Forgettable You (or “why you should care about Mario Gonzalez”)

Most Americans would be outraged by a law requiring that certain library books be taken off the shelves and burned. How, then, would those same Americans react to a law that said: “The books can stay on the shelves, but destroy their index cards”?

That, many argue, is what Europe’s highest legal authority, the Court of Justice in Luxembourg, said to Google on May 13, 2014. The facts are simple enough. In 1998 a lawyer named Mario Costeja González lost his house in Spain; it was auctioned to pay his social security debts. At the time a newspaper, La Vanguardia, ran a brief story on it. The story was factually accurate. Twelve (12) years later, in 2010, González lodged a complaint with the Spanish Data Protection Agency against the newspaper and against Google because he felt it unfair that the article about the auction came up in a recent Google search. González complained that now, 12 years after the fact, the story is no longer relevant to his life and that having it show up in an Internet search improperly and unfairly damages his reputation and violates his privacy rights.

In America, such a complaint would likely be summarily dismissed. This country has a passionate belief in the First Amendment right to free speech. To its credit, the Spanish Data Protection Agency dismissed Mr. González’s complaint against the newspaper, but in a shocking and unprecedented move the Agency upheld the complaint against Google, and ruled that the link to the article must be removed from the search engine. Keep in mind that the Court did not order the article itself to be removed from the Internet, only that the search engine’s link to the article be removed. Sort of like removing the index card, but leaving the book buried in the stacks somewhere, unlikely to be seen again.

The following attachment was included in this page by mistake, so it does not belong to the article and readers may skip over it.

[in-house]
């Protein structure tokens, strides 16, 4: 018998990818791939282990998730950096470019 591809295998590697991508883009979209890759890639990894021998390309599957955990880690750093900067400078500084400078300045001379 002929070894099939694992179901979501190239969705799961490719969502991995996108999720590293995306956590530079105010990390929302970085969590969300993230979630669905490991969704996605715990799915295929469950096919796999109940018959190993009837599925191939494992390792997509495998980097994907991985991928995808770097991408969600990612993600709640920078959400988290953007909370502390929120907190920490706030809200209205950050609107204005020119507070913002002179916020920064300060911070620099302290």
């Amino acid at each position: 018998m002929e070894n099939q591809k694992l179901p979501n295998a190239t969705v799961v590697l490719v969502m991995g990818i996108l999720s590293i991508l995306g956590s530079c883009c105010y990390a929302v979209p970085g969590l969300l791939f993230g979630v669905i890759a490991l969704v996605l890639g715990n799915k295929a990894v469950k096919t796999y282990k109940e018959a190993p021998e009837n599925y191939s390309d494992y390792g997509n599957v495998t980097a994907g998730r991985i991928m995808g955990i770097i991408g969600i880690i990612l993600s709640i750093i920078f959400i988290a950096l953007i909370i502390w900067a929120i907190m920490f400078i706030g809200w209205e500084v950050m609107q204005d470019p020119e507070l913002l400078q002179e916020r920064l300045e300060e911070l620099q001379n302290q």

Google appealed this decision to the Court of Justice in Luxembourg, where the decision of the Spanish Data Protection Agency was upheld.

Do you need to care about this case? This decision, after all, was made under a specific European law, and decided by a European Court. Here are some considerations that might make you want to sit up and take notice:

1. Google has not yet reported how it will respond to this ruling, but it may have to remove all links to the offending article in United States, Europe and worldwide.

2. The law in question permits any person to ask that links to personal information about them be removed from any and all search engines. Google and other search engines now face a potential avalanche of these so-called “takedown” requests. One possible response: comply with every such request because of the otherwise daunting and possibly insurmountable task of determining, for each takedown request, whether compliance is required under the European law. Imagine the information that could become essentially unavailable ranging from the embarrassing peccadillos of youth to serious crimes and misdemeanors. At what point is a person’s right to privacy outweighed by the public’s right to know?

3. Can this happen in America? Some commentators, such as Wikipedia’s founder Jimmy Wales, maintain that our First Amendment protections make that impossible. History has taught us, however, never to say never. The law and the courts are a never-ending source of surprise, amazement and disappointment. Who, for example, could now imagine our Supreme Court making the decision that it once made when the Court ruled that a slave named Dred Scott was personal property, and that African Americans were not, and could not become, citizens of the United States?

This case presages a coming battle that is partly set in the cultural and philosophical chasm between European and American concepts of freedom: the American view that freedom of speech trumps everything, and the European view that each person should have some control over what is known about them.


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